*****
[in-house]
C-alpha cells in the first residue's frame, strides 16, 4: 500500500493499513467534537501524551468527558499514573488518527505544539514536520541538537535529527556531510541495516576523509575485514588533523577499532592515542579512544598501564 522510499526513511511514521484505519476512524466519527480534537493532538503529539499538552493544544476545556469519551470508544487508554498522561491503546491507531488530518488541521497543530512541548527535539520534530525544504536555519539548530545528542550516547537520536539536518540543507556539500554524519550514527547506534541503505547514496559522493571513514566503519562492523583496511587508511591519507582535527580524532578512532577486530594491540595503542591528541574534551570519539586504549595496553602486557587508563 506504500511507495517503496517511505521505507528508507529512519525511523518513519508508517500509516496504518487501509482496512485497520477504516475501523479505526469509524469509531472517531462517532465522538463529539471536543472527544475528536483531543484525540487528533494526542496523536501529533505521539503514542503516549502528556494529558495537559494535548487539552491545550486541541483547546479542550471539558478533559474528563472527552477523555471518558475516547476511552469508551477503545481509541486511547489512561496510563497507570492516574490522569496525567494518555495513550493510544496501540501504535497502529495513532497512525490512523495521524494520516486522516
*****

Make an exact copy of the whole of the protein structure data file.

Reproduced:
[in-house]
C-alpha cells in the first residue's frame, strides 16, 4: 500500500493499513467534537501524551468527558499514573488518527505544539514536520541538537535529527556531510541495516576523509575485514588533523577499532592515542579512544598501564 522510499526513511511514521484505519476512524466519527480534537493532538503529539499538552493544544476545556469519551470508544487508554498522561491503546491507531488530518488541521497543530512541548527535539520534530525544504536555519539548530545528542550516547537520536539536518540543507556539500554524519550514527547506534541503505547514496559522493571513514566503519562492523583496511587508511591519507582535527580524532578512532577486530594491540595503542591528541574534551570519539586504549595496553602486557587508563 506504500511507495517503496517511505521505507528508507529512519525511523518513519508508517500509516496504518487501509482496512485497520477504516475501523479505526469509524469509531472517531462517532465522538463529539471536543472527544475528536483531543484525540487528533494526542496523536501529533505521539503514542503516549502528556494529558495537559494535548487539552491545550486541541483547546479542550471539558478533559474528563472527552477523555471518558475516547476511552469508551477503545481509541486511547489512561496510563497507570492516574490522569496525567494518555495513550493510544496501540501504535497502529495513532497512525490512523495521524494520516486522516